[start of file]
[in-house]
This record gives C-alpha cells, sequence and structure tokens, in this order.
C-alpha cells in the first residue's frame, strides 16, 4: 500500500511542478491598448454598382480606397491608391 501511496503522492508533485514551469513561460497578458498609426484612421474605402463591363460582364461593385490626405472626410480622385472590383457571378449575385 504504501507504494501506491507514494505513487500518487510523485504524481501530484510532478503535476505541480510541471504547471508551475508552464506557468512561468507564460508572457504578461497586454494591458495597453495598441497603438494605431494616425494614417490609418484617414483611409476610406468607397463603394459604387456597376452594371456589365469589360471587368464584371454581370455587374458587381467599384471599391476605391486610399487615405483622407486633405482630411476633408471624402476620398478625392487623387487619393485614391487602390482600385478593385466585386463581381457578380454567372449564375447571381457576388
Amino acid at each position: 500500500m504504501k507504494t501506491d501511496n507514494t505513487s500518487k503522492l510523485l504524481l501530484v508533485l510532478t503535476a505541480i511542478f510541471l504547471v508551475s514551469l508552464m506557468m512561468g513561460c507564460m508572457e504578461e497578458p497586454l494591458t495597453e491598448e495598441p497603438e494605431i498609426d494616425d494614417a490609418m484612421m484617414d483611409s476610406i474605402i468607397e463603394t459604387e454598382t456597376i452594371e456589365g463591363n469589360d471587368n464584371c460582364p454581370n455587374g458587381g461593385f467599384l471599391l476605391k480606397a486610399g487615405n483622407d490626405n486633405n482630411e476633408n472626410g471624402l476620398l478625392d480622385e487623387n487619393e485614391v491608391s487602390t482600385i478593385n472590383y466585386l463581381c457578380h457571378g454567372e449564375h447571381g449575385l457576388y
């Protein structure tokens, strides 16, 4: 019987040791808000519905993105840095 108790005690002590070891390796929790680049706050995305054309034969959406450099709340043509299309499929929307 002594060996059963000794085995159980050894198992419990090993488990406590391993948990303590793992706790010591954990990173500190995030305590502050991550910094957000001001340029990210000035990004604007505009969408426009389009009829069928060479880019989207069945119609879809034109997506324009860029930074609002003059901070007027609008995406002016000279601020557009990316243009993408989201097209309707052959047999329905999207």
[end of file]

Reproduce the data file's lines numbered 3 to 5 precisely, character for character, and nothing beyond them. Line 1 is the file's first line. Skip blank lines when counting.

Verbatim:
C-alpha cells in the first residue's frame, strides 16, 4: 500500500511542478491598448454598382480606397491608391 501511496503522492508533485514551469513561460497578458498609426484612421474605402463591363460582364461593385490626405472626410480622385472590383457571378449575385 504504501507504494501506491507514494505513487500518487510523485504524481501530484510532478503535476505541480510541471504547471508551475508552464506557468512561468507564460508572457504578461497586454494591458495597453495598441497603438494605431494616425494614417490609418484617414483611409476610406468607397463603394459604387456597376452594371456589365469589360471587368464584371454581370455587374458587381467599384471599391476605391486610399487615405483622407486633405482630411476633408471624402476620398478625392487623387487619393485614391487602390482600385478593385466585386463581381457578380454567372449564375447571381457576388
Amino acid at each position: 500500500m504504501k507504494t501506491d501511496n507514494t505513487s500518487k503522492l510523485l504524481l501530484v508533485l510532478t503535476a505541480i511542478f510541471l504547471v508551475s514551469l508552464m506557468m512561468g513561460c507564460m508572457e504578461e497578458p497586454l494591458t495597453e491598448e495598441p497603438e494605431i498609426d494616425d494614417a490609418m484612421m484617414d483611409s476610406i474605402i468607397e463603394t459604387e454598382t456597376i452594371e456589365g463591363n469589360d471587368n464584371c460582364p454581370n455587374g458587381g461593385f467599384l471599391l476605391k480606397a486610399g487615405n483622407d490626405n486633405n482630411e476633408n472626410g471624402l476620398l478625392d480622385e487623387n487619393e485614391v491608391s487602390t482600385i478593385n472590383y466585386l463581381c457578380h457571378g454567372e449564375h447571381g449575385l457576388y
């Protein structure tokens, strides 16, 4: 019987040791808000519905993105840095 108790005690002590070891390796929790680049706050995305054309034969959406450099709340043509299309499929929307 002594060996059963000794085995159980050894198992419990090993488990406590391993948990303590793992706790010591954990990173500190995030305590502050991550910094957000001001340029990210000035990004604007505009969408426009389009009829069928060479880019989207069945119609879809034109997506324009860029930074609002003059901070007027609008995406002016000279601020557009990316243009993408989201097209309707052959047999329905999207």